|Riding Level||Advanced - Expert|
|Fits Boot size (US)||8-10, 10-12, > 12|
|Manufactured in||Dubai by SWS|
|Camber Profile||Mostly Camber|
|Approx. Weight||Feels Normal|
|On Snow Feel|
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Arbor A-Frame Snowboard - 2023
Arbor A-Frame Camber Snowboard
Arbor A-Frame 2019 - 2010 Review by The Good Ride
The Arbor A-Frame is back with some tweaks that change the overall personality compared to the old A-Frame we knew. It’s a little bit wider for the size, has a little more taper, their new system camber with lifted sides and grip tech bumps to give the board more edge hold. It’s still a carver/bomber but now it’s a lot more forgiving than it used to be and likes a little more weight on the back foot when riding groomers and has a little more of a surfy feel than before. This just shines in clean groomers and we suggest you put it away when the snow gets messy but if you don’t it’s a lot better than it used to be when it was traditional camber.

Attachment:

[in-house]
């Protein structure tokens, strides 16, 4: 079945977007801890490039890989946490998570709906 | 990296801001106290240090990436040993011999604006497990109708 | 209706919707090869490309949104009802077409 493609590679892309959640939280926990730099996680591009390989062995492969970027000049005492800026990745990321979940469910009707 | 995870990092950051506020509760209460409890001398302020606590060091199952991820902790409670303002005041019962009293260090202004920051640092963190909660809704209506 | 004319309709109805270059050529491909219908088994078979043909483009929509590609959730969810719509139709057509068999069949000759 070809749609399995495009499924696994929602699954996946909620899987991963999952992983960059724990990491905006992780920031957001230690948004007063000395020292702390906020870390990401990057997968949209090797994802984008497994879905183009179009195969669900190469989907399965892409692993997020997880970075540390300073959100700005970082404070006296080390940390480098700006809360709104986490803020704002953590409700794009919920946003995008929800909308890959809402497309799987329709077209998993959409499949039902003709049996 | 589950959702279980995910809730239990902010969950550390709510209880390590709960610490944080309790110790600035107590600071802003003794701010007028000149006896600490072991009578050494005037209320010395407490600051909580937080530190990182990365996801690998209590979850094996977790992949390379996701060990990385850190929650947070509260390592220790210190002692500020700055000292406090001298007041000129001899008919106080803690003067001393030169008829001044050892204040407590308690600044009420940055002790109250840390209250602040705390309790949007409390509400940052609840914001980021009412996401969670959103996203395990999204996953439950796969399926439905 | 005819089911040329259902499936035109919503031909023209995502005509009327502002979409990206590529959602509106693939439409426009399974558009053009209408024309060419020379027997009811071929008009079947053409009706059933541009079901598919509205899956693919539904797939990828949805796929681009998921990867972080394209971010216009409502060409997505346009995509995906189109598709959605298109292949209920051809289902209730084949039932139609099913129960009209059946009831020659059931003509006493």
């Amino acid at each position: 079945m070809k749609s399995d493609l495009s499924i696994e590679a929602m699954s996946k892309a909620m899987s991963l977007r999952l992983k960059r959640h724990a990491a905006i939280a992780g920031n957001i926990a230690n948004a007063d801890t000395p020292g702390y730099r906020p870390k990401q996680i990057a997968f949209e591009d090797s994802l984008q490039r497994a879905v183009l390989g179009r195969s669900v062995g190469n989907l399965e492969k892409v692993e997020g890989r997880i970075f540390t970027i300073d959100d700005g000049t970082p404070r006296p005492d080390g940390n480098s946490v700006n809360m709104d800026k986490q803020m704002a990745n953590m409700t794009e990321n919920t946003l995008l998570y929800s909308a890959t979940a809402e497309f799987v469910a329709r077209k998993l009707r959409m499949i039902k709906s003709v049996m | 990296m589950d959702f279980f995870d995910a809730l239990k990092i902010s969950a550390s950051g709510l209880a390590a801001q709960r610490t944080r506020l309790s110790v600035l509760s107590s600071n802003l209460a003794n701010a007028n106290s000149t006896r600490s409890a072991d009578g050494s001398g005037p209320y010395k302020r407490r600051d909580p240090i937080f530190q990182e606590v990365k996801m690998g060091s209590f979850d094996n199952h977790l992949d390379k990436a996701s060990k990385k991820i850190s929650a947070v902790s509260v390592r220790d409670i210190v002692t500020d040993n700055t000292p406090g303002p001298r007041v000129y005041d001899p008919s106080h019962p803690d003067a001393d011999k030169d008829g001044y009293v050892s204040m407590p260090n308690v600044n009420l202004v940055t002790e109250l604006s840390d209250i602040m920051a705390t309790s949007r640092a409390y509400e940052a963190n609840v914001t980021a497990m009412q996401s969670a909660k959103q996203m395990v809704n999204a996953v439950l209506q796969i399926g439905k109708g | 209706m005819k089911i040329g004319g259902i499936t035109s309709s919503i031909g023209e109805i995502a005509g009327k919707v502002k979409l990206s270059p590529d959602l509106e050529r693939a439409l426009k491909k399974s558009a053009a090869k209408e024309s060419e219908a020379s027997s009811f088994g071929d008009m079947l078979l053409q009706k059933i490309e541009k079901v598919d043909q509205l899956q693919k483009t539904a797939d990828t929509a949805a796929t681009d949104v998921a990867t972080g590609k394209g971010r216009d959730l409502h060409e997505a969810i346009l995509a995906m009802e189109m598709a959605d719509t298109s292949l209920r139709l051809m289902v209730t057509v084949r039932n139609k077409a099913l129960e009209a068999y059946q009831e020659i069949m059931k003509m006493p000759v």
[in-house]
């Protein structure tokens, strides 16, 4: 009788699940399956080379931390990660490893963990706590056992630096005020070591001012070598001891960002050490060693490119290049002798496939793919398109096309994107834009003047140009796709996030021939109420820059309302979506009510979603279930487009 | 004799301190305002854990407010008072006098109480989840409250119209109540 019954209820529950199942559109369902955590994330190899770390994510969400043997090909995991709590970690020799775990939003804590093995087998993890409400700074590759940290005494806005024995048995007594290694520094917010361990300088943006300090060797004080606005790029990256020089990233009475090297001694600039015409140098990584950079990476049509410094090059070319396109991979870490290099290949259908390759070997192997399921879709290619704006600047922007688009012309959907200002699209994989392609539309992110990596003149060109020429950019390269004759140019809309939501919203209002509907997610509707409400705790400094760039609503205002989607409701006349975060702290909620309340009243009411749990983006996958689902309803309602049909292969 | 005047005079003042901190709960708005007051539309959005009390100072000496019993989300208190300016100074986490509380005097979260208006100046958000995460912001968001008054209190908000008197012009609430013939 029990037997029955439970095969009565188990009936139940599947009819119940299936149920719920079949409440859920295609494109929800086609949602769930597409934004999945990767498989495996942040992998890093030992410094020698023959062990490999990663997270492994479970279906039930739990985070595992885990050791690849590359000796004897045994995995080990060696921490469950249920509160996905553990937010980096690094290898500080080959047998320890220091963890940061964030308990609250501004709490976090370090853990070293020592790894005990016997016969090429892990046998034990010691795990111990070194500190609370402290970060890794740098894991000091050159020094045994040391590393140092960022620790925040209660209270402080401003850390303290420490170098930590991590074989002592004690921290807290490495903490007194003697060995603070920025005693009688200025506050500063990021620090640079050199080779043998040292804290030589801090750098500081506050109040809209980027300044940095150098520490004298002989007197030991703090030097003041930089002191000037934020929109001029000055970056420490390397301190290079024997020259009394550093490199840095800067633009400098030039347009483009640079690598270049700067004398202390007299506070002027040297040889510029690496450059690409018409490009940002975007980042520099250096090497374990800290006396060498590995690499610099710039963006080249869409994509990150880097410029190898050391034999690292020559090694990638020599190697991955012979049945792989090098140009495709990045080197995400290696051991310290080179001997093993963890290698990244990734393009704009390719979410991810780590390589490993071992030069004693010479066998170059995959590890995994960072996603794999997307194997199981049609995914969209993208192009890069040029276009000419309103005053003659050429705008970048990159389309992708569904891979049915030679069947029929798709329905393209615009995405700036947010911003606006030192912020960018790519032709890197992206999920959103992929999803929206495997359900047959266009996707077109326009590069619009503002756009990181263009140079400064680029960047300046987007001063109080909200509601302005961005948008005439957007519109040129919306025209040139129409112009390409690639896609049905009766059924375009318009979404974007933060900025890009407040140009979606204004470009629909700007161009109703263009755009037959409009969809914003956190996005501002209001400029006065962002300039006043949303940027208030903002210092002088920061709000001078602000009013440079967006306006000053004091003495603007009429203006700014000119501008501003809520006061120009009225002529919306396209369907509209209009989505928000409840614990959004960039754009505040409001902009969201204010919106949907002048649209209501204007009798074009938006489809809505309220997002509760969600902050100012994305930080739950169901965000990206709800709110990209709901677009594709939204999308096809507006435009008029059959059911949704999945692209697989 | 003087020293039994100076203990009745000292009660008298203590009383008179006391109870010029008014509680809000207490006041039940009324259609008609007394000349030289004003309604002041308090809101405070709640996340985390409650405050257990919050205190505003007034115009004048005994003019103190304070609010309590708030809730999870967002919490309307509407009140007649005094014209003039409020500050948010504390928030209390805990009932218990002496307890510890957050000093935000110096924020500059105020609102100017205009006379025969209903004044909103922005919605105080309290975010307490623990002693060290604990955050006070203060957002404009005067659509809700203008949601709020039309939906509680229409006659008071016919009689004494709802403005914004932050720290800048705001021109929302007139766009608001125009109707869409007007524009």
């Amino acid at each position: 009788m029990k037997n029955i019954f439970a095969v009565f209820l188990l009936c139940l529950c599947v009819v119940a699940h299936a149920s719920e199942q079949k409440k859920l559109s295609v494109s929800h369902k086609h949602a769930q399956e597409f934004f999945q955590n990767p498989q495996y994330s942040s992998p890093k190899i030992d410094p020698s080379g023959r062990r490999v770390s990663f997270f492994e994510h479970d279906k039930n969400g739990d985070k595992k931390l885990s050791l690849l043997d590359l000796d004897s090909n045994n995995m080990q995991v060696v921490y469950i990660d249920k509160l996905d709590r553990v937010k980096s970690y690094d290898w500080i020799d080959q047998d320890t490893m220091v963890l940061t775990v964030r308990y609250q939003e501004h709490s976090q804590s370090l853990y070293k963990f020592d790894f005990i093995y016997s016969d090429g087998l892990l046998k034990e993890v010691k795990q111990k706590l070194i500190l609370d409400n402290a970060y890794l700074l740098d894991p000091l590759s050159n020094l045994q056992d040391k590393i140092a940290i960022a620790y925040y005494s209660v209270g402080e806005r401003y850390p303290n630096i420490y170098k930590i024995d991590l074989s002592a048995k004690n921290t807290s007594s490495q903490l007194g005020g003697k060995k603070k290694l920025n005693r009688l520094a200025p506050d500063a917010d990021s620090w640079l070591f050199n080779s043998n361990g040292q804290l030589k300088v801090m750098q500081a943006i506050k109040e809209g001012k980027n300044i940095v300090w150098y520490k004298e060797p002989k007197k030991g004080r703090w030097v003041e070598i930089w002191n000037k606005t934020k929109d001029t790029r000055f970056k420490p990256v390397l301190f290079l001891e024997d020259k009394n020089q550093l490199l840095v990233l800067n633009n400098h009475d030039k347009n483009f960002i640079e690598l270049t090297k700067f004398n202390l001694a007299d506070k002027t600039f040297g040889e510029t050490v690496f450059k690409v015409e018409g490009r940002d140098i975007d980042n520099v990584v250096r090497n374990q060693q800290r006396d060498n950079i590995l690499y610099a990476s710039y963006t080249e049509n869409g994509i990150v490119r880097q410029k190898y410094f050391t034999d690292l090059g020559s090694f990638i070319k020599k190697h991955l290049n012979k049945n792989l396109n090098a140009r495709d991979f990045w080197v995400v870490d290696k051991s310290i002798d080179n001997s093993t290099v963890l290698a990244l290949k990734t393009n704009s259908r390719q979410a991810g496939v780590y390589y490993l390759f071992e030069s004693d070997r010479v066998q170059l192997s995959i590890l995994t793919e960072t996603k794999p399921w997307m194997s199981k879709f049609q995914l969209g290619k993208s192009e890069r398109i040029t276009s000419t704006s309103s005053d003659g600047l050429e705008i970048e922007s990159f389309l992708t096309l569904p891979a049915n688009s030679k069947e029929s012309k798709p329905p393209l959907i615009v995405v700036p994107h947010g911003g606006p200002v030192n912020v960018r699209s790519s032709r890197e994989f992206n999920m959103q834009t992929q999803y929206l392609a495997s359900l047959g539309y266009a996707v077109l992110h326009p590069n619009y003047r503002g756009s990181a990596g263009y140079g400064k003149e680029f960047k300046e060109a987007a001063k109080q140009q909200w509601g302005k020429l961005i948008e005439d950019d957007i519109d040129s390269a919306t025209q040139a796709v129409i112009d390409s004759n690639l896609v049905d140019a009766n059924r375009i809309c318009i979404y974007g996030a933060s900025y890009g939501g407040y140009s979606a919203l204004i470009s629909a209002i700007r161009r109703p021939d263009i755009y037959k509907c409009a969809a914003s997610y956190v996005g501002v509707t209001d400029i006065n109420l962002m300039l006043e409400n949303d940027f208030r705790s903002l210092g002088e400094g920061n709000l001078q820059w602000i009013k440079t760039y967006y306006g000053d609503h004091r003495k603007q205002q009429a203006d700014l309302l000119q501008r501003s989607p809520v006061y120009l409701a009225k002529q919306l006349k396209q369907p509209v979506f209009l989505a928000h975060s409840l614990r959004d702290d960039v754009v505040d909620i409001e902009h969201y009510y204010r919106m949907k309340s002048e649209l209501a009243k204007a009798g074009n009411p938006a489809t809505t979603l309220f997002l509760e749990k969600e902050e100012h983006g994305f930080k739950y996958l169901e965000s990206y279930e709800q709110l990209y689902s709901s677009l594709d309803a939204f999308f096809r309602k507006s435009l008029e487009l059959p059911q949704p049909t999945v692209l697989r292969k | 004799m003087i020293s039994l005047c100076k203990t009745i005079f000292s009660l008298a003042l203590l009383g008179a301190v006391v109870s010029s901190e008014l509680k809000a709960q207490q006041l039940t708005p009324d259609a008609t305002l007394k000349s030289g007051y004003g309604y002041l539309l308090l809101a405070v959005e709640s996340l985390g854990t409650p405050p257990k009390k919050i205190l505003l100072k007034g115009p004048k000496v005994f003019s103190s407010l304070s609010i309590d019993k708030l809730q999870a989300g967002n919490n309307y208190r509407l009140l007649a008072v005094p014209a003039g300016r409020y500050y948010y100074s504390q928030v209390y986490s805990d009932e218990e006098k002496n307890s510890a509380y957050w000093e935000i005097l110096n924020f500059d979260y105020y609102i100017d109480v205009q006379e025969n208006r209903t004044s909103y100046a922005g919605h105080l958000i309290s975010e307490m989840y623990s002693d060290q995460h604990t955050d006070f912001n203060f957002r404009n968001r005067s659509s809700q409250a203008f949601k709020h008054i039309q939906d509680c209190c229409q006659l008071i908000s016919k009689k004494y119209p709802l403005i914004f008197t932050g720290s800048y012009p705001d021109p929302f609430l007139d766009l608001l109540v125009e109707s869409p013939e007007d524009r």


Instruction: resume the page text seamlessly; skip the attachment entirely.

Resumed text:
Ethics Statement: We don’t get paid by the manufacturer to write these reviews. No one is perfect and we do make money from the “Where To Buy” links below, but this is our best attempt at an honest and objective review from an average riders’ perspective.
How This Review Happened: We borrowed this for an extended demo and then returned it.
Conditions: Everything from bumpy groomers to hard snow to soft pretty well-groomed snow.
Riders: James (Size 9, 5’10” 185-195lbs), Grant (Size 11 6’ 160lbs)
Boots: Adidas Tactical ADV